Diesel emissions, especially diesel particulate matter, can cause serious health effects—from worsening asthma to an increased risk of cancer. Fortunately, there are several techniques and technologies, ranging in cost, that reduce diesel emissions. Using biodiesel or renewable diesel blends as a replacement for conventional diesel fuel is a good first step to reducing diesel emissions.
Alternative fuels can either replace diesel fuel entirely or be blended with diesel fuel, like biodiesel. Some fuels must be used in particular vehicles. Natural gas, for instance, can only be used in vehicles specifically designed to run on that fuel.
There are benefits and disadvantages to all fuels. Some fuels, such as compressed natural gas, may provide tremendous environmental benefit; however, current limitations include power, vehicle range and lack of infrastructure. Using alternative fuels as a sole strategy is not likely to be sufficient to meet transport fuel demands, or to address air quality needs. As an air quality strategy, cleaner fuels need to be part of a mix of strategies, including combining cleaner fuels with advanced exhaust controls.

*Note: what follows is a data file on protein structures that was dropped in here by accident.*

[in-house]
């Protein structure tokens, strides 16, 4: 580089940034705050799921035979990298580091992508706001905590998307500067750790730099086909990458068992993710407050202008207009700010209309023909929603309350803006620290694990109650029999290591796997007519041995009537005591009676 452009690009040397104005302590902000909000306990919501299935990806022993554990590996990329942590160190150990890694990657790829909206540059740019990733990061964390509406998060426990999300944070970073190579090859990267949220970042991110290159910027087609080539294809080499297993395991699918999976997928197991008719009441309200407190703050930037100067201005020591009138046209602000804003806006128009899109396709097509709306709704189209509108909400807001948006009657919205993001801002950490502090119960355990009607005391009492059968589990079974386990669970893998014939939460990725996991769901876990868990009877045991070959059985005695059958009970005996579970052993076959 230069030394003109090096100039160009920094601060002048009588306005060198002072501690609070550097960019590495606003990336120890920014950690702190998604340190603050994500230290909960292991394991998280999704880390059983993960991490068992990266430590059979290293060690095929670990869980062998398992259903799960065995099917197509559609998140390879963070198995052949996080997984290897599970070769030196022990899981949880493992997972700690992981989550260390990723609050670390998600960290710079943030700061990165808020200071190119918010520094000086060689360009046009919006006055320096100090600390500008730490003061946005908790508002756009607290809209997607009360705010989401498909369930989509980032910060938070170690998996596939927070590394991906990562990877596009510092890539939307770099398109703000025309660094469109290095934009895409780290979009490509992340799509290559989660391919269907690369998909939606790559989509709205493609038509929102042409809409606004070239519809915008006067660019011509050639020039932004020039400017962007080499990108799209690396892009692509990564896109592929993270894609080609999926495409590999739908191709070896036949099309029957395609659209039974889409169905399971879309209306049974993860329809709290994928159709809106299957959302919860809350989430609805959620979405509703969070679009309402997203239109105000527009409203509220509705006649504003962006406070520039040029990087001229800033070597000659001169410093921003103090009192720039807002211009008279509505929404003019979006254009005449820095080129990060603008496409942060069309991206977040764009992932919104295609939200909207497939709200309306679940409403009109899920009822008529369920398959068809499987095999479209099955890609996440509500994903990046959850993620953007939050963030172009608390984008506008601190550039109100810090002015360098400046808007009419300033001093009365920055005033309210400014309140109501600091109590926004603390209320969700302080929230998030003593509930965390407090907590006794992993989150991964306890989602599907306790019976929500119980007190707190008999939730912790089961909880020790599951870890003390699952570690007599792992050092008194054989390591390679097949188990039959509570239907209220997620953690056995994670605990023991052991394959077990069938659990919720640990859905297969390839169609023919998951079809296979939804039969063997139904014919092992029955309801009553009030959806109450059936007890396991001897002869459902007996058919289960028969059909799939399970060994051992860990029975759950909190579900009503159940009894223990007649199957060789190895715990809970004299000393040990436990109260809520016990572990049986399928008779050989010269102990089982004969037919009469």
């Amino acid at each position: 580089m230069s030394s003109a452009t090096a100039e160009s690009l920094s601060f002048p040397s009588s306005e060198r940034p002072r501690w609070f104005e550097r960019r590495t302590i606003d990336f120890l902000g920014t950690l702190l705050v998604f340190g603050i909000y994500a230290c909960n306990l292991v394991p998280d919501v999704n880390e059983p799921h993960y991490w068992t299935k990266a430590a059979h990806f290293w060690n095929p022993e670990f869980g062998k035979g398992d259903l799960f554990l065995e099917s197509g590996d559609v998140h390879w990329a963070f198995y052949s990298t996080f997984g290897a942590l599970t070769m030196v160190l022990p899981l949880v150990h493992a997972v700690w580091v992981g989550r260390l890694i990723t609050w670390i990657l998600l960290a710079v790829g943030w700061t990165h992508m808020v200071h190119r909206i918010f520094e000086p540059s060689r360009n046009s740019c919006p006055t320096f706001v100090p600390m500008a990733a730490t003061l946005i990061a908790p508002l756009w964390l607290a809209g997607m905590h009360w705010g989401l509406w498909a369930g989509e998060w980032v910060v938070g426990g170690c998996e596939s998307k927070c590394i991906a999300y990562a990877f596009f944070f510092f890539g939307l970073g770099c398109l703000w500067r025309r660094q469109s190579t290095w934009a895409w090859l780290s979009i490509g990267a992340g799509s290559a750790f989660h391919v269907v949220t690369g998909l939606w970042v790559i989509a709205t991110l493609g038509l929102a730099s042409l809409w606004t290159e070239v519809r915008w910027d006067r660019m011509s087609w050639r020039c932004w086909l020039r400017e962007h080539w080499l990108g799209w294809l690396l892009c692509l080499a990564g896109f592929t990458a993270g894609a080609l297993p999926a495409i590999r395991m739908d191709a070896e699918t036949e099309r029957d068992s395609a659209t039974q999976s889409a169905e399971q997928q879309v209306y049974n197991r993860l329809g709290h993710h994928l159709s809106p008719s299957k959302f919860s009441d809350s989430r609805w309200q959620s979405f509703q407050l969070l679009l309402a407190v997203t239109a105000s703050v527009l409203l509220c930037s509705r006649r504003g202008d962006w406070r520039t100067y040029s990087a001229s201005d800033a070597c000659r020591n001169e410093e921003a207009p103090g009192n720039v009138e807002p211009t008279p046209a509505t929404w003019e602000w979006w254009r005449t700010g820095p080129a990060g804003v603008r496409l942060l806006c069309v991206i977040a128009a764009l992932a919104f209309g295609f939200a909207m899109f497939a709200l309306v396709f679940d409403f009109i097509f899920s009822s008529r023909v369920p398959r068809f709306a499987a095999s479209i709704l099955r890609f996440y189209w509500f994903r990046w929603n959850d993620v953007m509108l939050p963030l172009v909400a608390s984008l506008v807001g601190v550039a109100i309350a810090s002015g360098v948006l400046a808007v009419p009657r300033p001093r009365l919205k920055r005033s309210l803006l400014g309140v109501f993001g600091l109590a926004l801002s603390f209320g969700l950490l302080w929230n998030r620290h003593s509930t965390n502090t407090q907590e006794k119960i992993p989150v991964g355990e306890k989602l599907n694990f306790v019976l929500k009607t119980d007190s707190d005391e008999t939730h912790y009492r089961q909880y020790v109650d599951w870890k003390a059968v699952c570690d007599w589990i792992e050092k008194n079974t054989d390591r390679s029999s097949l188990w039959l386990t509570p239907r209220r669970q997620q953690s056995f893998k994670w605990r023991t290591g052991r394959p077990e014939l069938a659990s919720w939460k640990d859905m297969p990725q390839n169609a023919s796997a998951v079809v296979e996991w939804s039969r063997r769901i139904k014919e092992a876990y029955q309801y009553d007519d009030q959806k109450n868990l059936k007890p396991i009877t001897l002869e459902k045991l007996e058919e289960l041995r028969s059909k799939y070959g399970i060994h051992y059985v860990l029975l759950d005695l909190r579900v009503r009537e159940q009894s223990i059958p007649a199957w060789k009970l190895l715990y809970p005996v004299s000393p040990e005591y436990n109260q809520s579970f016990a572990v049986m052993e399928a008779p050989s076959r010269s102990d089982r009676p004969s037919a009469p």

Oregon Clean Fuels Program
Launched in 2016, the Oregon Department of Environmental Quality's Clean Fuels Program
is designed to reduce the carbon footprint associated with the transportation of Oregonians. It does this by estimating the amount of greenhouse gases created during the life cycle (i.e., the production, processing, transportation and consumption) of fuels used in Oregon. Clean fuels have lower carbon emissions or carbon intensity compared to gasoline and diesel, which help mitigate climate change, improve air quality and public health. The Clean Fuels Program aims to encourage the use of cleaner fuels, such as electricity, ethanol, biodiesel, renewable diesel and renewable natural gas, by providing incentives and requirements to create demand for cleaner fuels in the marketplace.